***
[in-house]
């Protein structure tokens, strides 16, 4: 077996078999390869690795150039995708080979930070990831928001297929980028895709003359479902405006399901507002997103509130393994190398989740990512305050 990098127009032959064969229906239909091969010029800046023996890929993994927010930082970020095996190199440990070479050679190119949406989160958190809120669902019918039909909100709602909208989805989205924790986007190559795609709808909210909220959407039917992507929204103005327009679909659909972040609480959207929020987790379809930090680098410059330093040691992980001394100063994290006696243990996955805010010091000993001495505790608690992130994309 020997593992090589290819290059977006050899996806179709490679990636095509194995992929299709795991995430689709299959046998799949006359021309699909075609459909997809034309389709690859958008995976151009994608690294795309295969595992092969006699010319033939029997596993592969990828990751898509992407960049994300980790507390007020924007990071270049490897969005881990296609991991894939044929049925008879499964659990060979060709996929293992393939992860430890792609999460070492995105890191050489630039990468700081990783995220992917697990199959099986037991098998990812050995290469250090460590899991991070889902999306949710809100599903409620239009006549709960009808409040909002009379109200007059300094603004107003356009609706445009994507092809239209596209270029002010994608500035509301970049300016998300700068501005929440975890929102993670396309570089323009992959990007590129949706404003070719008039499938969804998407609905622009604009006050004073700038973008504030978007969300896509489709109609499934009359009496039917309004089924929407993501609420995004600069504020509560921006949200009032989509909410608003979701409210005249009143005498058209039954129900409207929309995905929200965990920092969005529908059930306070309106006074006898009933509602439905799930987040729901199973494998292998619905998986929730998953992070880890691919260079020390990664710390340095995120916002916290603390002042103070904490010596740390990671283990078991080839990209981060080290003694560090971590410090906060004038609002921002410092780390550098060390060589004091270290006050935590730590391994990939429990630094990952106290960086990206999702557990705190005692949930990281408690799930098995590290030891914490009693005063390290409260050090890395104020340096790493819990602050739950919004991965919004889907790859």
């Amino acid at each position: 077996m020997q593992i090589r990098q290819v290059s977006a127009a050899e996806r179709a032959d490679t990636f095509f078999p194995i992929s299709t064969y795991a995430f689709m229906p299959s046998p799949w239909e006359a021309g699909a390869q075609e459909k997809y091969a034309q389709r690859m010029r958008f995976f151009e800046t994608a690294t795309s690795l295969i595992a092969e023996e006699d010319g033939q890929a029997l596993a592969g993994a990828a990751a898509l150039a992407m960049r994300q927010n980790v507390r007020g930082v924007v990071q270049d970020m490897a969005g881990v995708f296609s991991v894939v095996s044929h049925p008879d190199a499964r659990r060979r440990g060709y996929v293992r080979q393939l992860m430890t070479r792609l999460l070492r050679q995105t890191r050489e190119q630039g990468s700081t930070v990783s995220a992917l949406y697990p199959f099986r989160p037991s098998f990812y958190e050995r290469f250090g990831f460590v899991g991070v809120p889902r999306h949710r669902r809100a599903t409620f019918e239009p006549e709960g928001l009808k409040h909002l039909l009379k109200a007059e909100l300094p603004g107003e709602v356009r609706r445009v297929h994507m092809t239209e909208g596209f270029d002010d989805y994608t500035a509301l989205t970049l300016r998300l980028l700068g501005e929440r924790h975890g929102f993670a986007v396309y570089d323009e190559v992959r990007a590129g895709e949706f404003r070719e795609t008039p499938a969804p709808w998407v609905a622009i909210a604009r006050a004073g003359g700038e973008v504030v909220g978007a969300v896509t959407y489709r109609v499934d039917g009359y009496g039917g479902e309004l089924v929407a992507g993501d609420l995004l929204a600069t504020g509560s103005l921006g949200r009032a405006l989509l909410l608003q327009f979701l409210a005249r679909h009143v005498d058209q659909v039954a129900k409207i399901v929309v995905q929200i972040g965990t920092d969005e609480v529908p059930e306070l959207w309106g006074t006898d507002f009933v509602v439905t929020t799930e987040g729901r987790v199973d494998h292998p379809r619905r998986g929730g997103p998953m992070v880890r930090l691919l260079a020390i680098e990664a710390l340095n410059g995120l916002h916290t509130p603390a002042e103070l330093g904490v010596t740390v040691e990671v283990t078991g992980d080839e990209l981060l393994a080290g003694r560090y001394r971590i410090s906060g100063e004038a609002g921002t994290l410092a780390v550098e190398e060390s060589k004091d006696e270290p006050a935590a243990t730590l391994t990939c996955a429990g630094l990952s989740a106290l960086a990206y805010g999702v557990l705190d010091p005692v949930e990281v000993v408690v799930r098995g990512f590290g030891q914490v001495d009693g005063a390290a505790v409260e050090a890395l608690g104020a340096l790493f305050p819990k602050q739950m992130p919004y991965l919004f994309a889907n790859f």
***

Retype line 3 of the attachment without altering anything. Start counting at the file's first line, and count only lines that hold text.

């Amino acid at each position: 077996m020997q593992i090589r990098q290819v290059s977006a127009a050899e996806r179709a032959d490679t990636f095509f078999p194995i992929s299709t064969y795991a995430f689709m229906p299959s046998p799949w239909e006359a021309g699909a390869q075609e459909k997809y091969a034309q389709r690859m010029r958008f995976f151009e800046t994608a690294t795309s690795l295969i595992a092969e023996e006699d010319g033939q890929a029997l596993a592969g993994a990828a990751a898509l150039a992407m960049r994300q927010n980790v507390r007020g930082v924007v990071q270049d970020m490897a969005g881990v995708f296609s991991v894939v095996s044929h049925p008879d190199a499964r659990r060979r440990g060709y996929v293992r080979q393939l992860m430890t070479r792609l999460l070492r050679q995105t890191r050489e190119q630039g990468s700081t930070v990783s995220a992917l949406y697990p199959f099986r989160p037991s098998f990812y958190e050995r290469f250090g990831f460590v899991g991070v809120p889902r999306h949710r669902r809100a599903t409620f019918e239009p006549e709960g928001l009808k409040h909002l039909l009379k109200a007059e909100l300094p603004g107003e709602v356009r609706r445009v297929h994507m092809t239209e909208g596209f270029d002010d989805y994608t500035a509301l989205t970049l300016r998300l980028l700068g501005e929440r924790h975890g929102f993670a986007v396309y570089d323009e190559v992959r990007a590129g895709e949706f404003r070719e795609t008039p499938a969804p709808w998407v609905a622009i909210a604009r006050a004073g003359g700038e973008v504030v909220g978007a969300v896509t959407y489709r109609v499934d039917g009359y009496g039917g479902e309004l089924v929407a992507g993501d609420l995004l929204a600069t504020g509560s103005l921006g949200r009032a405006l989509l909410l608003q327009f979701l409210a005249r679909h009143v005498d058209q659909v039954a129900k409207i399901v929309v995905q929200i972040g965990t920092d969005e609480v529908p059930e306070l959207w309106g006074t006898d507002f009933v509602v439905t929020t799930e987040g729901r987790v199973d494998h292998p379809r619905r998986g929730g997103p998953m992070v880890r930090l691919l260079a020390i680098e990664a710390l340095n410059g995120l916002h916290t509130p603390a002042e103070l330093g904490v010596t740390v040691e990671v283990t078991g992980d080839e990209l981060l393994a080290g003694r560090y001394r971590i410090s906060g100063e004038a609002g921002t994290l410092a780390v550098e190398e060390s060589k004091d006696e270290p006050a935590a243990t730590l391994t990939c996955a429990g630094l990952s989740a106290l960086a990206y805010g999702v557990l705190d010091p005692v949930e990281v000993v408690v799930r098995g990512f590290g030891q914490v001495d009693g005063a390290a505790v409260e050090a890395l608690g104020a340096l790493f305050p819990k602050q739950m992130p919004y991965l919004f994309a889907n790859f």